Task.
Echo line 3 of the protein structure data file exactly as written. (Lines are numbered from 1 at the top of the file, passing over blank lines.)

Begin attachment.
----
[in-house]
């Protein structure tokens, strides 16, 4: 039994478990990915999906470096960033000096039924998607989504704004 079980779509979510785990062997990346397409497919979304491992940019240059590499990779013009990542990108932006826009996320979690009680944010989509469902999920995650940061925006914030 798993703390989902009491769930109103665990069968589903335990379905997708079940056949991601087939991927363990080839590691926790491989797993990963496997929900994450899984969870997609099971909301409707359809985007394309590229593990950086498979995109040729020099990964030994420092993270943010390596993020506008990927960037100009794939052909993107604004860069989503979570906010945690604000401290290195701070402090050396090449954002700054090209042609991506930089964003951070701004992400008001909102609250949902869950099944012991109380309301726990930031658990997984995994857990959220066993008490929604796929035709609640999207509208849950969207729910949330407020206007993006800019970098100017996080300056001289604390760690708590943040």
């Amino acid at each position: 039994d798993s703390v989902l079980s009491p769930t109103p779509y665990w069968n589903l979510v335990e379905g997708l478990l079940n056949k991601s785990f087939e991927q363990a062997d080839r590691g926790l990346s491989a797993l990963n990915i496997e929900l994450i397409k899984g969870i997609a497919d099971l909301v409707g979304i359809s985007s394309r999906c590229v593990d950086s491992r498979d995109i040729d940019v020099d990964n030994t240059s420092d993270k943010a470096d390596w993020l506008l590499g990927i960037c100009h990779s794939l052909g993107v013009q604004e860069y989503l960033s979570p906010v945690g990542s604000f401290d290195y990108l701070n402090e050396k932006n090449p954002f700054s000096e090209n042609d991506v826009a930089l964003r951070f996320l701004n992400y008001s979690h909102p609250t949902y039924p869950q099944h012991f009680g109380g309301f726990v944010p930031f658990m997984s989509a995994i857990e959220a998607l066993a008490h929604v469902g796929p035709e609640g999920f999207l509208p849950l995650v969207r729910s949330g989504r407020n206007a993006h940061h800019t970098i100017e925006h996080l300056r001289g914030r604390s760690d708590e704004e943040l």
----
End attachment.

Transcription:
């Amino acid at each position: 039994d798993s703390v989902l079980s009491p769930t109103p779509y665990w069968n589903l979510v335990e379905g997708l478990l079940n056949k991601s785990f087939e991927q363990a062997d080839r590691g926790l990346s491989a797993l990963n990915i496997e929900l994450i397409k899984g969870i997609a497919d099971l909301v409707g979304i359809s985007s394309r999906c590229v593990d950086s491992r498979d995109i040729d940019v020099d990964n030994t240059s420092d993270k943010a470096d390596w993020l506008l590499g990927i960037c100009h990779s794939l052909g993107v013009q604004e860069y989503l960033s979570p906010v945690g990542s604000f401290d290195y990108l701070n402090e050396k932006n090449p954002f700054s000096e090209n042609d991506v826009a930089l964003r951070f996320l701004n992400y008001s979690h909102p609250t949902y039924p869950q099944h012991f009680g109380g309301f726990v944010p930031f658990m997984s989509a995994i857990e959220a998607l066993a008490h929604v469902g796929p035709e609640g999920f999207l509208p849950l995650v969207r729910s949330g989504r407020n206007a993006h940061h800019t970098i100017e925006h996080l300056r001289g914030r604390s760690d708590e704004e943040l």